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To Garmin or not to Garmin?

For real, I’ve never liked running with a watch. I hate being a clock watcher as much as I hate being a mileage watcher on the treadmill. If I’m running more than three miles on a treadmill, you better believe it’s covered up with a shirt. I can’t be staring at the distance, it ticks by too slow.

BUT, during my last few long and longish runs, I gave the fancy watch a try. I have to admit, I loved looking down at my mile pace as each mile rolled over. It encouraged me to pick it up when I felt like I was slowing down for no good reason. 

Ever since Glenn became super competitive with his running and challenging himself more, he has decided to have an opinion about most things running related. He researches everything and has a reason for every workout. I get it, I like running fast and training to get faster too, but sometimes it’s too much for me.

My point, recently he likes to drop a line here or there about how if I want to get faster, I need to garmin it up so I can measure what I’m doing. Ok, I get that, but I’ve always loved just running based on how I feel and have had decent success at that.

Since 2008, I’ve ran nine marathons, they weren’t all fast. Four of the nine I went out for a fast time and or PR and three of the four I found success. The other five I ran purely for the fun of running with friends or just because.

Here are the four I went for a PR:

  • San Diego- First Marathon
    • Original Goal- break 4 hours, changed to a BQ goal night before race
      • Success with a 3:39:52
  • Boston
    • Goal 3:30 
      • Miserable fail, ran 3:54:37
  • St. Louis
    • Goal was to PR
      • Success with a 3:34:34
  • Piney Point
    • Goal PR and go sub 3:30
      • Success with a 3:24:05                    

For all of those races, the only one I followed a training plan to a T was the first- and by following it to a T, I mean distance…. kind of. I didn’t even think about pace, I just ran. In fact, I would run just based on time. We’d have a 20 miler scheduled and just go out and run three hours, assuming that we were doing around 20. Pretty simple right? And it worked, so why fix it if it’s not broken?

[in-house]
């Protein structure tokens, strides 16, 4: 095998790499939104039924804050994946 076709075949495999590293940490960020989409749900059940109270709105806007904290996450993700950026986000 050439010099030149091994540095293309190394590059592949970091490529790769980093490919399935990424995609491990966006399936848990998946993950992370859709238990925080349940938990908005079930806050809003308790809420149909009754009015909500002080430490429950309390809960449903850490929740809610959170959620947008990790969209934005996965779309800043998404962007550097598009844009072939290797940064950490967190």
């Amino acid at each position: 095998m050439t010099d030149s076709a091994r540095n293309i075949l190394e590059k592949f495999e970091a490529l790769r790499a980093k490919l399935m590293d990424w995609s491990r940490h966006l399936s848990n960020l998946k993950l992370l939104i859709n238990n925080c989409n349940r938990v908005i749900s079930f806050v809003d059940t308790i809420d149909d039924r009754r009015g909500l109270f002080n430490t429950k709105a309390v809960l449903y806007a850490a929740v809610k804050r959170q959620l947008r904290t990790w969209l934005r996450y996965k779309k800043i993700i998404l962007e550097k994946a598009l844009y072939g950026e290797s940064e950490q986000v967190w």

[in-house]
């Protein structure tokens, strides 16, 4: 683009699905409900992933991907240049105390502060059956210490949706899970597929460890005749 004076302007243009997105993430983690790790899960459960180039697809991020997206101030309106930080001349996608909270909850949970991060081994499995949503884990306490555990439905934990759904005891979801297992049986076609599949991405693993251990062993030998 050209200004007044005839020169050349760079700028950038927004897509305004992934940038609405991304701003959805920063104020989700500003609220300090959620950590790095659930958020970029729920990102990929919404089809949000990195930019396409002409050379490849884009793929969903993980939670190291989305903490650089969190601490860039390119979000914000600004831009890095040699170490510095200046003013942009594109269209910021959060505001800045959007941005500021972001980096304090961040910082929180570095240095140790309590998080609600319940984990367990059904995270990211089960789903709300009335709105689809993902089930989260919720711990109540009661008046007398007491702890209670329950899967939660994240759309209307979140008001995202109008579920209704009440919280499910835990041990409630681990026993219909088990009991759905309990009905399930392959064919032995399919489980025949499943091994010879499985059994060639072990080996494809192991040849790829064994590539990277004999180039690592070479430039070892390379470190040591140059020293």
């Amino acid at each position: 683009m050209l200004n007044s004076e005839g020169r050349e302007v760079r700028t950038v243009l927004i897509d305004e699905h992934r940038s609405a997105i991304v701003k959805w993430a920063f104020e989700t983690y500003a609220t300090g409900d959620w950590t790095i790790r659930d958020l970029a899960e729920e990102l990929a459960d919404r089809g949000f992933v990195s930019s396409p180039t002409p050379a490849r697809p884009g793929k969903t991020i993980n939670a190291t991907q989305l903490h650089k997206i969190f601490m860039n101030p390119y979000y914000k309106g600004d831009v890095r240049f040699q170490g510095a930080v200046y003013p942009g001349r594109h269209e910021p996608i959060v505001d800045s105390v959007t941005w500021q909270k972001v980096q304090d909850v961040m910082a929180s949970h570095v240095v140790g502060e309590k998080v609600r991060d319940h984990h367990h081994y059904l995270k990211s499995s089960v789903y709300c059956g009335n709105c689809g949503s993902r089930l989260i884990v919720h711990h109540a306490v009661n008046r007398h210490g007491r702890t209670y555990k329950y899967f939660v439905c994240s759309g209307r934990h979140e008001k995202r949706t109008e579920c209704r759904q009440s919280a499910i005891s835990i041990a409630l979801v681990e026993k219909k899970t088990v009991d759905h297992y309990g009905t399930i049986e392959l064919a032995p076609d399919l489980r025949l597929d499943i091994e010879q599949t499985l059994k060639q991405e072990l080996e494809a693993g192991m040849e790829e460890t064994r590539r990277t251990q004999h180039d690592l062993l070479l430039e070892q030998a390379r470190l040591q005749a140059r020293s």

It might not have necessarily been broken, but Glenn thinks… and I suppose I do to…. that it could be so much better.

While Glenn went off and got all fancy on me with his watch and specific calculations about how to run this pace or that, I went off and got all pregnant and my body made me forgot about racing for awhile. While I grew a human, my husband taught himself how to really run. All the while I’m screaming, when’s it gonna be my turn again?

In the old days (you know, I was the one who got him into running…), I would have devised a training plan for him. I was always the “better” runner. I beat him in our first marathon by almost 10 minutes (he’ll never live that down) and I would always place higher for the females than he would for males. (that can be argued though, because it does seem that there are many more competitive males out there in general than females)

Aside from all that, seeing as how he has managed to take a 3:47 marathon down to a 2:56, I might be wise let him take charge and whip me into shape. I’ve always said, if you want to be a good runner and run fast times, you have to be willing to HURT when it gets hard. I’ve certainly gone there, there was nothing easy about the last 6 miles of running that 3:24, but I know I can go deeper. Why can’t I?

Alright husband- I wore your watch. I understand how it holds you accountable. I’m ready to be accountable and wear the stinking garmin. What do you have for me? I’m ready to rock a PR hugely in the spring- give me a plan. #bringiton                                                                                               

This picture was taken the morning before we ran our first marathon. When once upon a time, Glenn’s wife was faster than him.

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